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Damn car!

BACKGROUND

1982 S3 NA - starts ever time but misfires,, particularly under load.

This is what is definitely NOT causing it.

> Coil, ballast resistor, plug leads, distributor cap, rotor arm, plugs - because they are all new.

> Compression - because I've checked it; pots 1-4, 155,  150, 140, 150 psi respectively.

> Ignition timing - because I have checked it.

> Vacuum takes-offs for the heater box and brake servo - because I have checked them too.

> Inlet manifold, carbs/ mixture, etc. - fully rebuilt by Max 500 a few months ago.

I doubt that it's the alternator because the gauge on the dashboard shows it's output is OK.

Can't be valve clearances because that would have showing up on the compression test.

What this leaves as far as I can see is the fuel pump, ignition module (Accuspark), valve timing (could the belt have slipped by one tooht - tension is OK though)?

QUESTION

What have I missed; any ideas?

Bob

 

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Have you done a careful static timing check? The accuspark won't trigger by hand turning(mine doesn't) but check that rotor is actually pointing at correct position to fire #1 lead when in position. And yes, check carefully that nothing has slipped on timing belt.

 

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When an engine is under load the compression ratio increases making it more difficult for the spark to jump the plug gap so it finds an easier route to earth.

So, I'd be double checking all of your ignition connections & components, just because they're new doesn't mean there's nothing wrong with them. One thing you might try is to reduce the plug gaps, if that reduces the misfiring under load then that's pointing to an ignition problem. Good luck 😀

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Cheers,

John W

http://jonwatkins.co.uk

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Did the misfire happen before the parts were replaced? If not then I'd suggest revert bits at a time because as JonWat says, new doesn't mean it's fine. I was caught out by a new rotor arm that was faulty due to its design.

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I know of an owner with a carb'd turbo, that replaced the fuel pump, then a few months later had the symptoms you describe.  Turned out to be the 'new' fuel pump.


Atwell Haines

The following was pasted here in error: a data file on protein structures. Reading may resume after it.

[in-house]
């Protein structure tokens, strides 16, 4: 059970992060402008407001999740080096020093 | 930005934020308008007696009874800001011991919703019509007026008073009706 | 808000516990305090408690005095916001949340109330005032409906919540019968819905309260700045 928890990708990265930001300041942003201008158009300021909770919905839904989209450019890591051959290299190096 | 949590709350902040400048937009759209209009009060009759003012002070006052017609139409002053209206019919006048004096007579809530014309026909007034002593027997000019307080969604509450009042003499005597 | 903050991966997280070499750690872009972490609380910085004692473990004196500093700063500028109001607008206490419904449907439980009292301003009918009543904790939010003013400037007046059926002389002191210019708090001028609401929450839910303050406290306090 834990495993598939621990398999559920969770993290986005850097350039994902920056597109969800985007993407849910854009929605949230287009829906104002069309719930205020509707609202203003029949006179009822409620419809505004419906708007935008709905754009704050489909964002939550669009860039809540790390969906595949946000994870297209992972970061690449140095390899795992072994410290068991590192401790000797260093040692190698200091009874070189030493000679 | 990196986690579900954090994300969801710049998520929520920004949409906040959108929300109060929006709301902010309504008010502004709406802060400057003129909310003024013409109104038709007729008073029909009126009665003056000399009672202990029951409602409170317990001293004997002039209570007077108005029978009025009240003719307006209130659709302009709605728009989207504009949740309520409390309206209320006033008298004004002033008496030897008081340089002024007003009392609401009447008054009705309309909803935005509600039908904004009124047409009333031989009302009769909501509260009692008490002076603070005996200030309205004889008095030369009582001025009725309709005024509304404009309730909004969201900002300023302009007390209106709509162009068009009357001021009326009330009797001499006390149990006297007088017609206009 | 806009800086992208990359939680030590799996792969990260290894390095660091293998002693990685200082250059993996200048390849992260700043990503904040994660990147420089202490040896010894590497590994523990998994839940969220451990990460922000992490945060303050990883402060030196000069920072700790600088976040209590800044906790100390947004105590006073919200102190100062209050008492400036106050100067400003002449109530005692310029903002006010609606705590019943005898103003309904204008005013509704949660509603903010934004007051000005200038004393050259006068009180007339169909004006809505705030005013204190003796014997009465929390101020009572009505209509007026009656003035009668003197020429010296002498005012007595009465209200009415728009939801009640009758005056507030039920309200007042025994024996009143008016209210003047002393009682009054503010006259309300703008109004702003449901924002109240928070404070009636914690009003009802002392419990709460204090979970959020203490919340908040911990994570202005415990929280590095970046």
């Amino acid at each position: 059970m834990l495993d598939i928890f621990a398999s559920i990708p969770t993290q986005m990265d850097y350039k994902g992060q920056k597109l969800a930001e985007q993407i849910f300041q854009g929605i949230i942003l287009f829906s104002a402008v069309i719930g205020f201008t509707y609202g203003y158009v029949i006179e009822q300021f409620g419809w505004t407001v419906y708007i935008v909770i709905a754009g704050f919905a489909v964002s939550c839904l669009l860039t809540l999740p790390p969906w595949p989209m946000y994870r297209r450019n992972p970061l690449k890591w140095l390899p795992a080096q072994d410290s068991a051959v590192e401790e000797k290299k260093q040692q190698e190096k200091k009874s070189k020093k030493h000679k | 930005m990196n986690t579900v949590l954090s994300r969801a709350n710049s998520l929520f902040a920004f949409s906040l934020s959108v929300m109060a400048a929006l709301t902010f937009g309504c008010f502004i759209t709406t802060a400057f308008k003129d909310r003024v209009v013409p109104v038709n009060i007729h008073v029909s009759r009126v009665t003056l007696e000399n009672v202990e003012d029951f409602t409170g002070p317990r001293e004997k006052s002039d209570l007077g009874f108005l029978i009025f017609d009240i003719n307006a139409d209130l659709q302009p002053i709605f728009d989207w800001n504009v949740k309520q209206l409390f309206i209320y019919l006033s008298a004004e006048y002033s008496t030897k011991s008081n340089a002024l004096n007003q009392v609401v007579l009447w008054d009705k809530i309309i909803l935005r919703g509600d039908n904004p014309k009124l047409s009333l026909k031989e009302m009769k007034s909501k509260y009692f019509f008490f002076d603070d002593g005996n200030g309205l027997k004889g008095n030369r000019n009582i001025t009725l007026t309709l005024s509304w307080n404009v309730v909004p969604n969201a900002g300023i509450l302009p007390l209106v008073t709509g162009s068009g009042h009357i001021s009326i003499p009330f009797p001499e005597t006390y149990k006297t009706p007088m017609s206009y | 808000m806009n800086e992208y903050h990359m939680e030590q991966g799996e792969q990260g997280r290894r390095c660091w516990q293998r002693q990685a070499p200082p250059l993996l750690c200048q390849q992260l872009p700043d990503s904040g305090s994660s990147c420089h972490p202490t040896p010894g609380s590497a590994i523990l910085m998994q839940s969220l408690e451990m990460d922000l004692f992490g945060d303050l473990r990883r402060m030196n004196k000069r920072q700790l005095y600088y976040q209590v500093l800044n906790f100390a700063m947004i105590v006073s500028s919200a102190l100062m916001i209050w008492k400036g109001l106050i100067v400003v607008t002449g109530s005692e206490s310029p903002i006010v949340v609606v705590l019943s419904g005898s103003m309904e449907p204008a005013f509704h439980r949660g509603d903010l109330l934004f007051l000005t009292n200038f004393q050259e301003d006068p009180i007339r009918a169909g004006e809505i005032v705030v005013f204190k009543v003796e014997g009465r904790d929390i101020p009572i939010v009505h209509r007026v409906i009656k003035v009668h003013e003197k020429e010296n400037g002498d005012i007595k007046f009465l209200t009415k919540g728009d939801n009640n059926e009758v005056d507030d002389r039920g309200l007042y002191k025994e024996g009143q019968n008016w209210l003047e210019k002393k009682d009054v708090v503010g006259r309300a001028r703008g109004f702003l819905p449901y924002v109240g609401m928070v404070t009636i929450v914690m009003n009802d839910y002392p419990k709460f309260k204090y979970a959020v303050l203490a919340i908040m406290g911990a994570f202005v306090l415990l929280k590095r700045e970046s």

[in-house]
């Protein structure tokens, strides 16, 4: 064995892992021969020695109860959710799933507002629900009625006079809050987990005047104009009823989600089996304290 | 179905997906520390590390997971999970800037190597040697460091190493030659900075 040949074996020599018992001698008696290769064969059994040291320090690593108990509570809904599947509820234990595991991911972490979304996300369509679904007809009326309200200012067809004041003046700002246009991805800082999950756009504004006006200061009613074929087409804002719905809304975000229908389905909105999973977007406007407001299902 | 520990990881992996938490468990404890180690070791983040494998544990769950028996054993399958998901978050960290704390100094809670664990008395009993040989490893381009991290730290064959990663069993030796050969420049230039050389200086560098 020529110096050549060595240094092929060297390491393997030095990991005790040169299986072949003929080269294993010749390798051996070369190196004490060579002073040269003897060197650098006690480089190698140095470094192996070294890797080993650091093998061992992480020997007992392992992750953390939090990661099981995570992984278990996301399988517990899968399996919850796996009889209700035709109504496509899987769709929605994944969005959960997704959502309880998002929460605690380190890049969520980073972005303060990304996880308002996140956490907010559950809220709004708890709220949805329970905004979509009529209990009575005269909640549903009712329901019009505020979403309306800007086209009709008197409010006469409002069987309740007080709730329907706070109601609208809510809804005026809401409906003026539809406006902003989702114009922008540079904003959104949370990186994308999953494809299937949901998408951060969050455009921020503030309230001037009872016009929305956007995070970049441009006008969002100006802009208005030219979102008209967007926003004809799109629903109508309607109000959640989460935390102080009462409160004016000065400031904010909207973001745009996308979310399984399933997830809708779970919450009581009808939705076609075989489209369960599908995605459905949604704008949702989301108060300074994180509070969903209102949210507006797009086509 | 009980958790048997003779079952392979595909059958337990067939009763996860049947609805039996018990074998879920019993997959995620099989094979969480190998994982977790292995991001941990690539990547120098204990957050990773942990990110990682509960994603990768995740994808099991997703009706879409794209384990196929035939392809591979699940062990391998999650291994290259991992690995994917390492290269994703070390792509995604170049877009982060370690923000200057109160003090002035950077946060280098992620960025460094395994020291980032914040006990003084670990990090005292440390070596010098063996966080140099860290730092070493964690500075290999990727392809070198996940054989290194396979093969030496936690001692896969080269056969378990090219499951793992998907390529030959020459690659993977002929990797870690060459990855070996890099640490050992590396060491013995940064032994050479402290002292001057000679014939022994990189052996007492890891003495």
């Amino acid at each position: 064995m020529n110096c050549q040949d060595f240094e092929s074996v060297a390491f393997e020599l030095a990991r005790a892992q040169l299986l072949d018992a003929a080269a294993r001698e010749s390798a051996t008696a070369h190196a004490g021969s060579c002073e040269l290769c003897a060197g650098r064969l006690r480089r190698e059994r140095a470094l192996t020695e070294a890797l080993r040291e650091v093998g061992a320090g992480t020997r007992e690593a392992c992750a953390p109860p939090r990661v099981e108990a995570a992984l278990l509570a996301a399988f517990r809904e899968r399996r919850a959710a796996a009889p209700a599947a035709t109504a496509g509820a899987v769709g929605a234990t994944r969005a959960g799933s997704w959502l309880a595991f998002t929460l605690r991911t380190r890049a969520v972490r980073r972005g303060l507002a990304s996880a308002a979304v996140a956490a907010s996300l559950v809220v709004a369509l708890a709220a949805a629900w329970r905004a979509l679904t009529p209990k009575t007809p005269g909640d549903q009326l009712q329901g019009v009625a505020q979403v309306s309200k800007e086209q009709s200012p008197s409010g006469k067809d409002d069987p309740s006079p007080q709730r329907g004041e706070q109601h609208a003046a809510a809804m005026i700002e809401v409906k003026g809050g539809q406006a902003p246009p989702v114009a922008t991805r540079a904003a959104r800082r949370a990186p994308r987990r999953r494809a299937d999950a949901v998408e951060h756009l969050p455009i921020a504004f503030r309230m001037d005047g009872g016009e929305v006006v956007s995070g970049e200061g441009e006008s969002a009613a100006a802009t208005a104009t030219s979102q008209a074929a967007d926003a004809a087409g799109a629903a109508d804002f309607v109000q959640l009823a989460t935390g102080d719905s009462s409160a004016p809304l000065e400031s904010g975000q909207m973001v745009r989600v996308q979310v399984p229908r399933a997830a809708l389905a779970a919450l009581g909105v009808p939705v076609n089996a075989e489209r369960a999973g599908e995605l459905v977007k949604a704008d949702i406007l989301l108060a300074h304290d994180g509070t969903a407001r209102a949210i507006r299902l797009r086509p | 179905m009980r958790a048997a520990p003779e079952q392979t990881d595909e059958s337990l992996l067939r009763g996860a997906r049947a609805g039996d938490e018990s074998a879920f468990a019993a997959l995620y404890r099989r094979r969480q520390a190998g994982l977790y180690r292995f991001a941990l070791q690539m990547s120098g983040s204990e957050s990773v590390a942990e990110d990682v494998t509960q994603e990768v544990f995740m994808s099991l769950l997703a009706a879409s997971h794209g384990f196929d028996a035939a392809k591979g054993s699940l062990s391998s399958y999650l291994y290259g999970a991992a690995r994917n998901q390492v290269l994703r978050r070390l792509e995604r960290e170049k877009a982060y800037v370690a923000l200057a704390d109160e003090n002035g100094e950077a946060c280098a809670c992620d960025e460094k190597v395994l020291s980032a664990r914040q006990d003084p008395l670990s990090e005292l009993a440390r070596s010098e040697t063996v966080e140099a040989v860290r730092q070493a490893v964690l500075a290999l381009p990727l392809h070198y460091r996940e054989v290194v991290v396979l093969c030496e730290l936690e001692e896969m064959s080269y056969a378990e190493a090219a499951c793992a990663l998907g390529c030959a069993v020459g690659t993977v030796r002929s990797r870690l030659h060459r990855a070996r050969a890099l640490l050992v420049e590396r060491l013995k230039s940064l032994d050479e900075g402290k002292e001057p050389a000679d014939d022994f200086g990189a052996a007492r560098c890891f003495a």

'88 Esprit

Succasunna, NJ USA

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Well, it's definitely not,

> The ignition timing because I have checked it again.

> The new parts because it was mis-firing before I replaced them.

> The  valve timing, because I have just checked that too and it's fine - the cambelt has not slipped.

.... this just leaves the Accuspark unit or the fuel pump, I think.

If it's neither of them, then I all out of ideas!

Bob

 

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I just replaced a fuel pump that worked sometimes not and so occasionally made a misfire and under load it gets worse. I could see that because it has a fuel gauge.

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I've had misfire problems and found a timing light to be invaluable. I put it on all four leads one after the other and rev through the range. I found intermittent and momentary spark loss on plugs 3 and 4. I replaced the new cap and rotor arm back to the original pair which I swapped out to simply refresh when the engine was out and it's now running fine. At least you can confirm consistent spark that way. 

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22 hours ago, 82s3 said:

.... this just leaves the Accuspark unit or the fuel pump, I think.

I'd lean towards the Accuspark as it sounds like an ignition problem to me as it's only happening when under load, unless, of course, it's the carb float levels. If they're too low that could be giving you too weak a mixture which can cause misfiring under load.😀


Cheers,

John W

http://jonwatkins.co.uk

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It won't the float levels. Max of Max 500 sorted the carbs for he earlier this year when I was having a hot running problem.